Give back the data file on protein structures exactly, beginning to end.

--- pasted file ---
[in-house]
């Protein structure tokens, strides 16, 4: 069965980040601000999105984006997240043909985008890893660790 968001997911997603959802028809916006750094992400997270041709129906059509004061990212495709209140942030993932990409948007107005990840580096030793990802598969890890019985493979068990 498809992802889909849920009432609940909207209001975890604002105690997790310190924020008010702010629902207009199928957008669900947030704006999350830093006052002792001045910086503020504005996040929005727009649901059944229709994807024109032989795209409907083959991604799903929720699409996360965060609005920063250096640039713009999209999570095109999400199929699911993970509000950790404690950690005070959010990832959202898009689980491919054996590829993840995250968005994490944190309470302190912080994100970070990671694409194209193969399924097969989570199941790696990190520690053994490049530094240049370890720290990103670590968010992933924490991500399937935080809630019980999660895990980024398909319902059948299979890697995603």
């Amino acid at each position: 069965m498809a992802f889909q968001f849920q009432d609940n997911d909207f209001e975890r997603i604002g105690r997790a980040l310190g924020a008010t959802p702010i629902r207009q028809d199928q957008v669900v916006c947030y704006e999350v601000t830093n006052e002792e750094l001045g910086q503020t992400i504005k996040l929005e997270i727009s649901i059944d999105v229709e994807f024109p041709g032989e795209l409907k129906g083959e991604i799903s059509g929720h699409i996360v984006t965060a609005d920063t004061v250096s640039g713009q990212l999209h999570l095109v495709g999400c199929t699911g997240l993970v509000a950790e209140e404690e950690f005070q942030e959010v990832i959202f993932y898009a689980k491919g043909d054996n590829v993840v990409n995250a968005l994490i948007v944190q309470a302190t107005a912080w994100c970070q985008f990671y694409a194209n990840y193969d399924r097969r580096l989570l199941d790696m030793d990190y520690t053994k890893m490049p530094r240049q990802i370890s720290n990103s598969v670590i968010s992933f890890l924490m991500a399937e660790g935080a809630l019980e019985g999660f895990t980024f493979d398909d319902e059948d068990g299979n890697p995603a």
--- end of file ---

[in-house]
């Protein structure tokens, strides 16, 4: 069965980040601000999105984006997240043909985008890893660790 968001997911997603959802028809916006750094992400997270041709129906059509004061990212495709209140942030993932990409948007107005990840580096030793990802598969890890019985493979068990 498809992802889909849920009432609940909207209001975890604002105690997790310190924020008010702010629902207009199928957008669900947030704006999350830093006052002792001045910086503020504005996040929005727009649901059944229709994807024109032989795209409907083959991604799903929720699409996360965060609005920063250096640039713009999209999570095109999400199929699911993970509000950790404690950690005070959010990832959202898009689980491919054996590829993840995250968005994490944190309470302190912080994100970070990671694409194209193969399924097969989570199941790696990190520690053994490049530094240049370890720290990103670590968010992933924490991500399937935080809630019980999660895990980024398909319902059948299979890697995603």
């Amino acid at each position: 069965m498809a992802f889909q968001f849920q009432d609940n997911d909207f209001e975890r997603i604002g105690r997790a980040l310190g924020a008010t959802p702010i629902r207009q028809d199928q957008v669900v916006c947030y704006e999350v601000t830093n006052e002792e750094l001045g910086q503020t992400i504005k996040l929005e997270i727009s649901i059944d999105v229709e994807f024109p041709g032989e795209l409907k129906g083959e991604i799903s059509g929720h699409i996360v984006t965060a609005d920063t004061v250096s640039g713009q990212l999209h999570l095109v495709g999400c199929t699911g997240l993970v509000a950790e209140e404690e950690f005070q942030e959010v990832i959202f993932y898009a689980k491919g043909d054996n590829v993840v990409n995250a968005l994490i948007v944190q309470a302190t107005a912080w994100c970070q985008f990671y694409a194209n990840y193969d399924r097969r580096l989570l199941d790696m030793d990190y520690t053994k890893m490049p530094r240049q990802i370890s720290n990103s598969v670590i968010s992933f890890l924490m991500a399937e660790g935080a809630l019980e019985g999660f895990t980024f493979d398909d319902e059948d068990g299979n890697p995603a």